Eight Great Tips to Set the Right Home-Buying Budget

Great tips this article - especially in a heated market when emotions can sometimes take over. Without a clear understanding of your plan and defined budget you might find yourself signing on for a bit more than is doable. Having a clear understanding of what's going to work best for you in terms of your goals, be they long or short term, will help to ensure you make good decisions going into home ownership.

Buying a home is a big step – and the very first step is to work out a realistic budget that you can qualify for a mortgage on, and comfortably pay off each month.

Here are eight factors to consider when working out the right budget for your new home.

1. Test out what you can afford. Talk to a mortgage expert in advance. They will give you an idea how much house and what monthly payment you can afford. To test how comfortable those payments will be, start saving that additional payment amount every month. Not only will this mimic the cost of ownership, it also helps you save for a down payment!
2. What are you comfortable paying? It is not only about the maximum you qualify for. The most important thing is what you are comfortable paying on a monthly basis to make sure you enjoy your lifestyle and aren’t overstretched.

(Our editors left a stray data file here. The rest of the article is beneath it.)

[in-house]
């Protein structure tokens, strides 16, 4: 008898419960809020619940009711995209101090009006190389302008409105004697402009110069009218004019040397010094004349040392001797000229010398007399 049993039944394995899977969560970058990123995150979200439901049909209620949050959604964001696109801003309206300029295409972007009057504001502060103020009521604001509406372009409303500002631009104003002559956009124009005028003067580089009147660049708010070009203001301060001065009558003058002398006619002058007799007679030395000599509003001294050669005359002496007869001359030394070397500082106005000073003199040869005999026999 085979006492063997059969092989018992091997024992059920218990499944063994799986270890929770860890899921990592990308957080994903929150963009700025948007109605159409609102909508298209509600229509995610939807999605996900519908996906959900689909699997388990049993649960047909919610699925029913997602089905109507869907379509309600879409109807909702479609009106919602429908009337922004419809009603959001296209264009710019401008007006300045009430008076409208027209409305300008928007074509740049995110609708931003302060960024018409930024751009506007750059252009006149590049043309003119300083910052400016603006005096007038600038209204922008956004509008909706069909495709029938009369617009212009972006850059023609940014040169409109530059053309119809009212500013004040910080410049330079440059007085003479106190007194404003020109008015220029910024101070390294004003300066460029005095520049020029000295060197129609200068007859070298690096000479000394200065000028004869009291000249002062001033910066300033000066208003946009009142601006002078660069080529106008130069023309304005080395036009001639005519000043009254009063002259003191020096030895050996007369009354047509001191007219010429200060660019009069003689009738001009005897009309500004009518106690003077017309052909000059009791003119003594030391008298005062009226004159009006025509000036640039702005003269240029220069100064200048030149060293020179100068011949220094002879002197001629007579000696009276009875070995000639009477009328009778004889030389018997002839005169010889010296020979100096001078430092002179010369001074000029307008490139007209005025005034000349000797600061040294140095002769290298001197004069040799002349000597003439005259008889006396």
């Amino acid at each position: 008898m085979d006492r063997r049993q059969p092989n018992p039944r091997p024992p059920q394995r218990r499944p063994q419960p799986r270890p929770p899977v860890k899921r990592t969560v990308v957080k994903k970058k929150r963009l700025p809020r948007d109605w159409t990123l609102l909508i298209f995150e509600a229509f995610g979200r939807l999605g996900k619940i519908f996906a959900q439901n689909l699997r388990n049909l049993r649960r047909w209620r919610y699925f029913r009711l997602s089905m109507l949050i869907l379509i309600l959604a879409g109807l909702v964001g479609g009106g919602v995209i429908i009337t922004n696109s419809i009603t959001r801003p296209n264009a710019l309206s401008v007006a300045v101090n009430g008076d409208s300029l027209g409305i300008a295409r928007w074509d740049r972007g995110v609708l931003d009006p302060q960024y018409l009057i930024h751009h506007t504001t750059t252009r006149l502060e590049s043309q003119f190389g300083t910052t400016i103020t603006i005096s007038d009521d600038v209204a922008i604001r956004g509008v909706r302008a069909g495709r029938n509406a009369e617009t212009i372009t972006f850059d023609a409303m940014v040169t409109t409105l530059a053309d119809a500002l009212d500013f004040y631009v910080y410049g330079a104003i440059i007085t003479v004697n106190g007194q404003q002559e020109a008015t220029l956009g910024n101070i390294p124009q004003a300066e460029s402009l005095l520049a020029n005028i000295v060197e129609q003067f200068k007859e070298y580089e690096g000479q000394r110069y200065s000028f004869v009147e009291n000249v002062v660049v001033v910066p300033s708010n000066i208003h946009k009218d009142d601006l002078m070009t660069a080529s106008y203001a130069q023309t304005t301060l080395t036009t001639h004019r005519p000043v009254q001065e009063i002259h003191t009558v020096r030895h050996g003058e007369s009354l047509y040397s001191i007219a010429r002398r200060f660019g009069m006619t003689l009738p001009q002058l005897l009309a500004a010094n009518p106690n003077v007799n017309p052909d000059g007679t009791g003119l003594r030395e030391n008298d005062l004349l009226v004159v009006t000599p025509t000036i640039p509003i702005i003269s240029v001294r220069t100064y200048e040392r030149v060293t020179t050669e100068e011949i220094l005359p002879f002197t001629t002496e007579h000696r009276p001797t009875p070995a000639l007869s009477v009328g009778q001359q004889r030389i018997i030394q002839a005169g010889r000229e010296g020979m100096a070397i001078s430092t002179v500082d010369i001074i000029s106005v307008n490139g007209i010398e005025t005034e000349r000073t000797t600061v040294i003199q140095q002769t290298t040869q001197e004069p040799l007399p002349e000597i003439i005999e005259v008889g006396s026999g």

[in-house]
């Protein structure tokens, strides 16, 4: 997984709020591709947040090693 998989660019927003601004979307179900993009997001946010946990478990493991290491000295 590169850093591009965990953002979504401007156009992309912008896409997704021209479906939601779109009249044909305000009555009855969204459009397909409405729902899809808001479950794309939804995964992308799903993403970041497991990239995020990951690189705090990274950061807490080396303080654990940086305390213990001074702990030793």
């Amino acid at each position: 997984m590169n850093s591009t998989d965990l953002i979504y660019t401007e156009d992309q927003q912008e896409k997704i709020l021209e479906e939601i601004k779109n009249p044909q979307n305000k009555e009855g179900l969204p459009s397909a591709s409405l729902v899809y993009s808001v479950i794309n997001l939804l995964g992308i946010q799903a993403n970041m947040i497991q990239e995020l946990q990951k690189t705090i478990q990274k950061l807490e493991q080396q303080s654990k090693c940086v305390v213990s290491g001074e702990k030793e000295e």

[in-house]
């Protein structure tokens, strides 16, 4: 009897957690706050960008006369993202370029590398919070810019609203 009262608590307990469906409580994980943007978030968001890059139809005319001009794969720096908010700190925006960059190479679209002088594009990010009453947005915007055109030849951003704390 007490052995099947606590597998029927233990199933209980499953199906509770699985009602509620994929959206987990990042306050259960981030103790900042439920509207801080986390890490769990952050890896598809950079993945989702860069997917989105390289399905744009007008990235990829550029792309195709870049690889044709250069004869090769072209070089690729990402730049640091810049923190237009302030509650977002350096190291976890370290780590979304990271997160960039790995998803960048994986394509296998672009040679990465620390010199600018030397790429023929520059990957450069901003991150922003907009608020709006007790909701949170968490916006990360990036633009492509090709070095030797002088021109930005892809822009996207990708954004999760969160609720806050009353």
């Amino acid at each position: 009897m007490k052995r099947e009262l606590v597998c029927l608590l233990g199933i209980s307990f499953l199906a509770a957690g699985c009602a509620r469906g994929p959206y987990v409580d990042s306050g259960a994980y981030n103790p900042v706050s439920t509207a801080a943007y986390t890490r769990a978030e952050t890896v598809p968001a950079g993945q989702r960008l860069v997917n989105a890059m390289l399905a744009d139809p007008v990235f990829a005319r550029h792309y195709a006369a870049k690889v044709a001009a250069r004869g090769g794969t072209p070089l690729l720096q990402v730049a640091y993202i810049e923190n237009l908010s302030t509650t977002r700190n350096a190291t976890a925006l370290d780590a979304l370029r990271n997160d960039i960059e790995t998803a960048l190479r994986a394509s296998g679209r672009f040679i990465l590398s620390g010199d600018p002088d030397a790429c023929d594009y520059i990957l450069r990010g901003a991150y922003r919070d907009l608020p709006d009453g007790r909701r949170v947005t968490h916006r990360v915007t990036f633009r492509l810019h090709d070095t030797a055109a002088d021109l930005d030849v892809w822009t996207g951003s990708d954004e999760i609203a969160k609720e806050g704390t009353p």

3. Consider a longer amortization period. Remember that the longer the amortization period, the lower your payments. It will give you flexibility and you can still pay off your mortgage faster just by increasing payment frequency.
4. It’s not just the mortgage. Home ownership comes with additional costs to consider such as property taxes, strata fees (if applicable), increased costs for energy and transport, etc. Plus you should set up a rainy-day fund, too.
5. How long you will live there? The costs of buying a house include legal fees, appraisals, inspection fees, moving expenses, etc. If you don’t plan to live in your home for at least five years, you may not gain enough equity to make selling it again worthwhile. In that case, would you be able to rent it out? Is it financially sensible to buy it at all?
6. How much house do you need? Buying a smaller house can end up costing you extra if you have to sell right away due to a growing family. On the other hand, buying more house than you need incurs extra costs. Take care to get it right.
7. Enhance your credit rating. The higher your credit score, the more you will qualify for. Check your credit report and fix any issues, don’t apply for any new credit, stay well below credit limits and pay your bills on time.
8. Remember closing costs. While you are saving your down payment, save for closing costs too, which you’ll need at the end of the process. The lender will require you to have at least 1.5 per cent of the purchase price for closing costs.
When you’ve defined your budget and saved your down payment, it’ll be time to work with your mortgage broker to get pre-approval in place – and then you’re ready to go. 


Article courtesy of: Alisa Aragon provides her mortgage expertise through Bridgestone Financing Pros and is an active member of the Greater Vancouver Home Builders Association

advisor insight

After a year like 2021—where record-breaking sales and unprecedented demand made headlines—how do you trade up for 2022?

Janette Fricker